Ties Between China, Brazil To Be Boosted If Lula Wins, Says Ex-Foreign Minister

The presidential election in Brazil is underway and there are implications on who takes office in October, one of them being how each candidate will affect the relations between China and Brazil. The relations between the two countries will surely improve if Luiz Inácio Lula da Silva is elected in October, according to one of the leftist aides in the Lula administration.

Before his election, current president Jair Bolsonaro had made comments causing tensions with China, saying, “China is not buying in Brazil, it is buying Brazil. Are we going to leave Brazil in the hands of the Chinese?” However, Bolsonaro’s policy toward China had not caused any confrontation between the two powers. China remains the largest investor and trade partner with Brazil, and it appears that president Bolsonaro is taking a more pragmatic approach in foreign policies towards China.

The Lula administration (2003-2010) was instrumental in cultivating a strong bilateral relationship between Brazil and China, largely due to a combination of extraordinary growth in trading and investments between the two powers. Brazil is a steady supplier of raw materials and agricultural produce for China and former President Lula considers China to be “Brazil’s most promising business partner and a strategically” due to China’s rapidly rising demand for such resources.

China has a fast-growing economy and certainly has the potential to have the most powerful economy in the world. Over the last decade, Chinese companies have invested more than $66 billion in projects such as infrastructure and technology all across Brazil. Under current president Bolsonaro, the state of the economy in Brazil has been stagnant and anemic. Its economy had fallen into a recession due to the combination of extreme weather conditions, COVID-19, high-interest rates, and inflation. Lula believes it is in Brazil’s best interests to reinforce its relationship with China to achieve further economic growth.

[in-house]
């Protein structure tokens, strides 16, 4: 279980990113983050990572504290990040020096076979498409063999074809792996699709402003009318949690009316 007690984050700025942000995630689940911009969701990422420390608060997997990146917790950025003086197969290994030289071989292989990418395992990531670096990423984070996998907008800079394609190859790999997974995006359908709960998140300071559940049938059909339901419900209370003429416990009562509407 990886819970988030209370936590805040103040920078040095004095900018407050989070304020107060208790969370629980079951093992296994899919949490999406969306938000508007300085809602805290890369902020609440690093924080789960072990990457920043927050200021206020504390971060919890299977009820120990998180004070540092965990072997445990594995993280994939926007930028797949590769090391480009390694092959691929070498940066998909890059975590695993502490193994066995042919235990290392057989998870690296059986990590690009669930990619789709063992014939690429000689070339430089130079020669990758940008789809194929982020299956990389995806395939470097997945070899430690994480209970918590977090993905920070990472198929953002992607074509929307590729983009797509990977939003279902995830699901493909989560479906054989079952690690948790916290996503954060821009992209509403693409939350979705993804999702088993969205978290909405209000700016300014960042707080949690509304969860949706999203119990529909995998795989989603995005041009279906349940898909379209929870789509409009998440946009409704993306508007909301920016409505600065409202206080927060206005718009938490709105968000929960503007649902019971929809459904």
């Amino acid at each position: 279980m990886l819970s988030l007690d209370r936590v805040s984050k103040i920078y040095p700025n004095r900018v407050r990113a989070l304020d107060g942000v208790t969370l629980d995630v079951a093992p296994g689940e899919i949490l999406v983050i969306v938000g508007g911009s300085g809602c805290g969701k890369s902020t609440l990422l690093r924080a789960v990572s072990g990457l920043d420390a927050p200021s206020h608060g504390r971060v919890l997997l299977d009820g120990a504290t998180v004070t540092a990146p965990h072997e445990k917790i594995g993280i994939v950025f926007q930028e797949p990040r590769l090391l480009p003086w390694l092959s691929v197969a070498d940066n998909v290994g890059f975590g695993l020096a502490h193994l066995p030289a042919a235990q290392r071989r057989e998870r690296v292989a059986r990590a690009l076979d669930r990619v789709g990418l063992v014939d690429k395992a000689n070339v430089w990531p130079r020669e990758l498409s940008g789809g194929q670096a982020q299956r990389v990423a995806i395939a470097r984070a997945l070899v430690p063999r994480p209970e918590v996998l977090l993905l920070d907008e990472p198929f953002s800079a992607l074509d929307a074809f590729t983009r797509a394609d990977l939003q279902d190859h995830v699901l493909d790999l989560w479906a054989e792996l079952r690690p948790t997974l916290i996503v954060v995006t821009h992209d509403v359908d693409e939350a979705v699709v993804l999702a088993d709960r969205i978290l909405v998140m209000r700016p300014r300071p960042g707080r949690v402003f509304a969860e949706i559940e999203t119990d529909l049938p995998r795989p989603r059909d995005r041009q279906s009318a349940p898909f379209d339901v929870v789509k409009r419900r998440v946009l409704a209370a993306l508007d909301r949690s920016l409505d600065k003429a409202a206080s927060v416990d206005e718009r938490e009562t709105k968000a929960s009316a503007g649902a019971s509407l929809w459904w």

One of the ways Brazil can do so is by engaging more frequently with the BRICS bloc, which includes partnerships with other countries such as Russia, India, and South Africa to address global affairs of mutual interest. “China is important to us in the scientific, technological, and commodities point of view. China is important in all aspects because China can transform this polarized world where more players can take part in global decisions,” Lula said in an interview with CGTN America. For Lula, Brazil must showcase its importance in the world so that it may take on a greater role in the world system. If Lula is selected for president in the upcoming election, we will likely see a more promising relationship between China and Brazil.